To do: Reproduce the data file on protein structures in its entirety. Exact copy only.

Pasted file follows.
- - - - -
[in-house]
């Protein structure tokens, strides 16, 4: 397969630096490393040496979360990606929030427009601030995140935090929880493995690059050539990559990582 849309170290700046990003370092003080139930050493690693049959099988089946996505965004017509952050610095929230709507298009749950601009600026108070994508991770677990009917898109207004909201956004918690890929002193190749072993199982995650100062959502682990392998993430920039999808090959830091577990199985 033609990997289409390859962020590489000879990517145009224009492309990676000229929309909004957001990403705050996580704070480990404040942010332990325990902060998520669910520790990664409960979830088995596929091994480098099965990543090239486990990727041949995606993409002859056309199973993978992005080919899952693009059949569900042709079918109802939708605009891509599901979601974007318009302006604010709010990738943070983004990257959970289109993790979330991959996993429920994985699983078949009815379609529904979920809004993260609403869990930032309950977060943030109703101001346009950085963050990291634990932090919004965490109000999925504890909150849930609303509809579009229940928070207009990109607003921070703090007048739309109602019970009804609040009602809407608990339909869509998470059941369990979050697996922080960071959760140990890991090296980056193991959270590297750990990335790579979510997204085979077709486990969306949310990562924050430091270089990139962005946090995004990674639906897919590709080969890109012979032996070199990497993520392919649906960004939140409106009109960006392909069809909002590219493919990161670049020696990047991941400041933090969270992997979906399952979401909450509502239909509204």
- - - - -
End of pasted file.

[in-house]
């Protein structure tokens, strides 16, 4: 397969630096490393040496979360990606929030427009601030995140935090929880493995690059050539990559990582 849309170290700046990003370092003080139930050493690693049959099988089946996505965004017509952050610095929230709507298009749950601009600026108070994508991770677990009917898109207004909201956004918690890929002193190749072993199982995650100062959502682990392998993430920039999808090959830091577990199985 033609990997289409390859962020590489000879990517145009224009492309990676000229929309909004957001990403705050996580704070480990404040942010332990325990902060998520669910520790990664409960979830088995596929091994480098099965990543090239486990990727041949995606993409002859056309199973993978992005080919899952693009059949569900042709079918109802939708605009891509599901979601974007318009302006604010709010990738943070983004990257959970289109993790979330991959996993429920994985699983078949009815379609529904979920809004993260609403869990930032309950977060943030109703101001346009950085963050990291634990932090919004965490109000999925504890909150849930609303509809579009229940928070207009990109607003921070703090007048739309109602019970009804609040009602809407608990339909869509998470059941369990979050697996922080960071959760140990890991090296980056193991959270590297750990990335790579979510997204085979077709486990969306949310990562924050430091270089990139962005946090995004990674639906897919590709080969890109012979032996070199990497993520392919649906960004939140409106009109960006392909069809909002590219493919990161670049020696990047991941400041933090969270992997979906399952979401909450509502239909509204």